For security, it is good practice to make Spack use the system's OpenSSL rather than allow it to install a new copy — see Spack's documentation for instructions. You may need to install the development version of OpenSSL:

Spack works well with a module environment. We recommend LMod, which is available on many systems:

To use modules with Spack, enable Spack's shell support by adding . SPACK_DIR/share/spack/ to your .bash_profile or .bashrc.

Once you have Spack installed and configured with OpenSSL and LMod, you can install the SpECTRE dependencies using

spack install blaze
spack install brigand@master
spack install libsharp -openmp -mpi
spack install catch
spack install gsl
spack install jemalloc # or from your package manager
spack install libxsmm
spack install yaml-cpp@develop

You can also install CMake, OpenBLAS, Boost, and HDF5 from Spack. To load the packages you've installed from Spack run spack load PACKAGE, or (equivalently) use the module load command.

Note: Spack allows very flexible configurations and it is recommended you read the documentation if you require features such as packages installed with different compilers.

Note: On a Mac, you may need to spack install yaml-cpp@develop~shared (note that is a tilde and not a dash in front of shared) in order to force the building of the static libraries in order to avoid dynamic linking errors.

Building SpECTRE

After the dependencies have been installed, Charm++ and SpECTRE can be compiled. Follow these steps:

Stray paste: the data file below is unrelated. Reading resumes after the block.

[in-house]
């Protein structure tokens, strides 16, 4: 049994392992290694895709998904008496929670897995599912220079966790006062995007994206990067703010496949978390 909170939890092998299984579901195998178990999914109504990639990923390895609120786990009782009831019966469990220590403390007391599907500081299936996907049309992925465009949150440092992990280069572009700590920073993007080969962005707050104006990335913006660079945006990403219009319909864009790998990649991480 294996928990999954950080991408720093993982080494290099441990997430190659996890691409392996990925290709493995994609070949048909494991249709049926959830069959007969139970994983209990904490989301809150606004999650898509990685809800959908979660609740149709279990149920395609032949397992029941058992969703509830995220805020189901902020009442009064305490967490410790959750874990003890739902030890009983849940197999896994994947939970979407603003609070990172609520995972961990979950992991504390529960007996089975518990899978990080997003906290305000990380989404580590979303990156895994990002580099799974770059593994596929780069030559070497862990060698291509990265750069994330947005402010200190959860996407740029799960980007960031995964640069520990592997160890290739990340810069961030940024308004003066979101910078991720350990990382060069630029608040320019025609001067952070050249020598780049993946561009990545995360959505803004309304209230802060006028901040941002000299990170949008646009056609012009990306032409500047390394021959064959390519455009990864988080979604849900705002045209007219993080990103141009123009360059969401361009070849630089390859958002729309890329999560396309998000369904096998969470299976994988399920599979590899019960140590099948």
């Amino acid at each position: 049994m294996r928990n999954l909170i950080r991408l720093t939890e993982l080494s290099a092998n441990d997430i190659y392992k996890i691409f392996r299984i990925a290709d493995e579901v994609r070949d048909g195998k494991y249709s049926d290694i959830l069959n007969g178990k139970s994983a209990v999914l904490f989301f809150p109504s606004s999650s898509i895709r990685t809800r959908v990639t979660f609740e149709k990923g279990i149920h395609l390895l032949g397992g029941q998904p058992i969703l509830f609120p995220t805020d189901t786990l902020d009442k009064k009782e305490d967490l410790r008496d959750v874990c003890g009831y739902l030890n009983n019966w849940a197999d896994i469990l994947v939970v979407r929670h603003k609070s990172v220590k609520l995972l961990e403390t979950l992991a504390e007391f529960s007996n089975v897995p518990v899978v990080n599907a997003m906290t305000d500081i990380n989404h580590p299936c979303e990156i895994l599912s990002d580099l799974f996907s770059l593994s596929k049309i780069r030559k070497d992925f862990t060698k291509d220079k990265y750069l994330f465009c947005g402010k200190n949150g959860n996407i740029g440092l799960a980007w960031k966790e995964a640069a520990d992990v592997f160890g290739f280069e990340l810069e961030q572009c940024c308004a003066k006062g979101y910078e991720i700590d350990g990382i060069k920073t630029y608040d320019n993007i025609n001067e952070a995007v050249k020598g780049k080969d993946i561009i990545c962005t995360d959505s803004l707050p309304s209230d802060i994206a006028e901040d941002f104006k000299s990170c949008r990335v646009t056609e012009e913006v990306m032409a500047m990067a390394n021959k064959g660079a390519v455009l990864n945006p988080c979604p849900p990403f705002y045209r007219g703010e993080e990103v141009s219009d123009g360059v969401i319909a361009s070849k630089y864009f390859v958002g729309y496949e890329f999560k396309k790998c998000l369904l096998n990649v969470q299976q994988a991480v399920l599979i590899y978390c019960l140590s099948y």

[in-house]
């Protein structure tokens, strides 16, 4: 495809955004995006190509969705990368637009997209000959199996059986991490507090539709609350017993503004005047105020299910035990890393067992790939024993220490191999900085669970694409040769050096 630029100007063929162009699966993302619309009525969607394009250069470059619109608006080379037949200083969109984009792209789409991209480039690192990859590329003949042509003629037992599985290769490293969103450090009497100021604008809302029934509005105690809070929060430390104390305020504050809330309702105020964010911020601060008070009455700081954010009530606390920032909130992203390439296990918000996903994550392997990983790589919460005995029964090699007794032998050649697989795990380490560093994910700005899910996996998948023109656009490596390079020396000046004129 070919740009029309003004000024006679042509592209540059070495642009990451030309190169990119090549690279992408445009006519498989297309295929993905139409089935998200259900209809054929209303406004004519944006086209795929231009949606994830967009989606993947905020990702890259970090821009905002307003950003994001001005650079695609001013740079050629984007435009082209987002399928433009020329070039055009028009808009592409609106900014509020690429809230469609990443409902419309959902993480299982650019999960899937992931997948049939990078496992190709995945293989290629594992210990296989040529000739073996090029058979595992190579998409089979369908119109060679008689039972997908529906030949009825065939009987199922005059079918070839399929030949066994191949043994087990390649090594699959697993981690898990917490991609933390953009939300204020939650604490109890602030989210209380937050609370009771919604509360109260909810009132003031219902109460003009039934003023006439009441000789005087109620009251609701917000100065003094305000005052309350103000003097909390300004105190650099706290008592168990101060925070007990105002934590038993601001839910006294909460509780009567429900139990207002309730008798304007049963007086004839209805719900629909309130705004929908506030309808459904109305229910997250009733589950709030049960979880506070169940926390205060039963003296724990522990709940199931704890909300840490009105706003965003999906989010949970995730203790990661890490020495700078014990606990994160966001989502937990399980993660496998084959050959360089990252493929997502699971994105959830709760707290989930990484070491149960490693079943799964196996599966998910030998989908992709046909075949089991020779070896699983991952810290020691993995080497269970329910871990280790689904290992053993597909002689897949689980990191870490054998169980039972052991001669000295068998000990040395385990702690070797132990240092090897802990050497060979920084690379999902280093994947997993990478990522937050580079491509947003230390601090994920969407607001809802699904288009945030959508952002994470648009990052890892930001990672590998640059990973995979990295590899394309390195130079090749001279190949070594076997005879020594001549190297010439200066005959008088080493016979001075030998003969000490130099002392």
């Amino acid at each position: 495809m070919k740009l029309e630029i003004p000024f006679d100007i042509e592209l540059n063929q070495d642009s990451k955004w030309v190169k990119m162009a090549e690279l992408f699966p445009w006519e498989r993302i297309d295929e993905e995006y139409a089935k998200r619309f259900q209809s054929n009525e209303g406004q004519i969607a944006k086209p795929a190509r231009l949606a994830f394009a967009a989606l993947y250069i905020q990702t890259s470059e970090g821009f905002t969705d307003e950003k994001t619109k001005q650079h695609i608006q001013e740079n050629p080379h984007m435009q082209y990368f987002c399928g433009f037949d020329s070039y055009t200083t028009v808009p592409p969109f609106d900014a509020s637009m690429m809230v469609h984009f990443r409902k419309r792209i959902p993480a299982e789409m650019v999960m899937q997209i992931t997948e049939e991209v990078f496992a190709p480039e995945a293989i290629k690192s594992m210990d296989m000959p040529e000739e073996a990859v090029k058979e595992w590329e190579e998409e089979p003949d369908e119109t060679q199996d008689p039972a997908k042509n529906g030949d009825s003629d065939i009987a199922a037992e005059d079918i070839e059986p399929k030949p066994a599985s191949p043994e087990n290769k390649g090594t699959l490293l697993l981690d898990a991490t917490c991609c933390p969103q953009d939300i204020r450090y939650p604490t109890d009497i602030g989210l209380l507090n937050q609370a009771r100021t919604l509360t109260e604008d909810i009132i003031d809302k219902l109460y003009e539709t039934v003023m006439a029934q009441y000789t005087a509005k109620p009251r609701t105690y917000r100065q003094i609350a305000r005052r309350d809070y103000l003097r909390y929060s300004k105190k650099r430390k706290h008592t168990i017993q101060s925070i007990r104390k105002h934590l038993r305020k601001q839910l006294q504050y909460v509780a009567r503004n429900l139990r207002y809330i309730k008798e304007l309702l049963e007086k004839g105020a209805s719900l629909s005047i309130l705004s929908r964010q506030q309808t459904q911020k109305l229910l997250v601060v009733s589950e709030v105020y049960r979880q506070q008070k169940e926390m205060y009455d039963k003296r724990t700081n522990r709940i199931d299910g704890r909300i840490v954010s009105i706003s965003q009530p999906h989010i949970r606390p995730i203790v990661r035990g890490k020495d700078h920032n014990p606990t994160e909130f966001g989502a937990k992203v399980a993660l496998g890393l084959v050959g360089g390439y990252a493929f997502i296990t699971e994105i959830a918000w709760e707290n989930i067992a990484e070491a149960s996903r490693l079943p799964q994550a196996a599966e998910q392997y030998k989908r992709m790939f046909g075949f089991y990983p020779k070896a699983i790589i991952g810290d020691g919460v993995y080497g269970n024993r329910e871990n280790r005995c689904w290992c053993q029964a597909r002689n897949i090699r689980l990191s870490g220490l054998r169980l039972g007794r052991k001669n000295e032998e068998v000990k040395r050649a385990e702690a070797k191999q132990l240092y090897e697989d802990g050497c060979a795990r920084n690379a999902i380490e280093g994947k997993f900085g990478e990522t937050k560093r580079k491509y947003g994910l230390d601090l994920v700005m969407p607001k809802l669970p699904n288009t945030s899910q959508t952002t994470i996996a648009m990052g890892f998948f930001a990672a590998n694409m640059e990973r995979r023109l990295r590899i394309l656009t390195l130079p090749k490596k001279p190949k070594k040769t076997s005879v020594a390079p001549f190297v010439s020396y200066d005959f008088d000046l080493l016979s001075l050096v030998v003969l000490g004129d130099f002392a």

1. Clone SpECTRE into SPECTRE_ROOT, a directory of your choice.
  2. Install Charm++:
    • Clone Charm++ into CHARM_DIR, again a directory of your choice.
    • In CHARM_DIR, run git checkout v6.8.0 to switch to a supported, stable release of Charm++.
    • Charm++ is compiled by running ./build charm++ ARCH OPTIONS. To figure out the correct target architecture and options, you can simply run ./build; the script will then ask you questions to guide you towards the correct settings (see notes below for additional details). Then compile Charm++. The Charm++ build will be located in a new directory, CHARM_DIR/ARCH_OPTS, whose name may (or may not) have some of the options appended to the architecture.
    • The SpECTRE repo contains a patch that must be applied to Charm++ after Charm++ has been compiled. While still in CHARM_DIR, apply this patch by running git apply SPECTRE_ROOT/support/Charm/v6.8.patch.
    • On macOS 10.12 it is necessary to patch the STL implementation. Insert
      #ifndef _MACH_PORT_T
      #define _MACH_PORT_T
      #include <sys/_types.h> /* __darwin_mach_port_t */
      typedef __darwin_mach_port_t mach_port_t;
      #include <pthread.h>
      mach_port_t pthread_mach_thread_np(pthread_t);
      #endif /* _MACH_PORT_T */
      into the front of /Library/Developer/CommandLineTools/usr/include/c++/v1/__threading_support
  3. Return to SPECTRE_ROOT, and create a build dir by running mkdir build && cd build
  4. Build SpECTRE with cmake -D CHARM_ROOT=CHARM_DIR/ARCH_OPTS SPECTRE_ROOT then make -jN to compile the code.
  5. Run the tests with make test-executables && ctest.


Code Coverage Analysis

For any coverage analysis you will need to have LCOV installed on the system. For documentation coverage analysis you will also need to install coverxygen and for test coverage analysis gcov.

If you have these installed (which is already done if you are using the docker container), you can look at code coverage as follows:

  1. On a gcc build, pass -D COVERAGE=ON to cmake
  2. make unit-test-coverage
  3. The output is in docs/html/unit-test-coverage.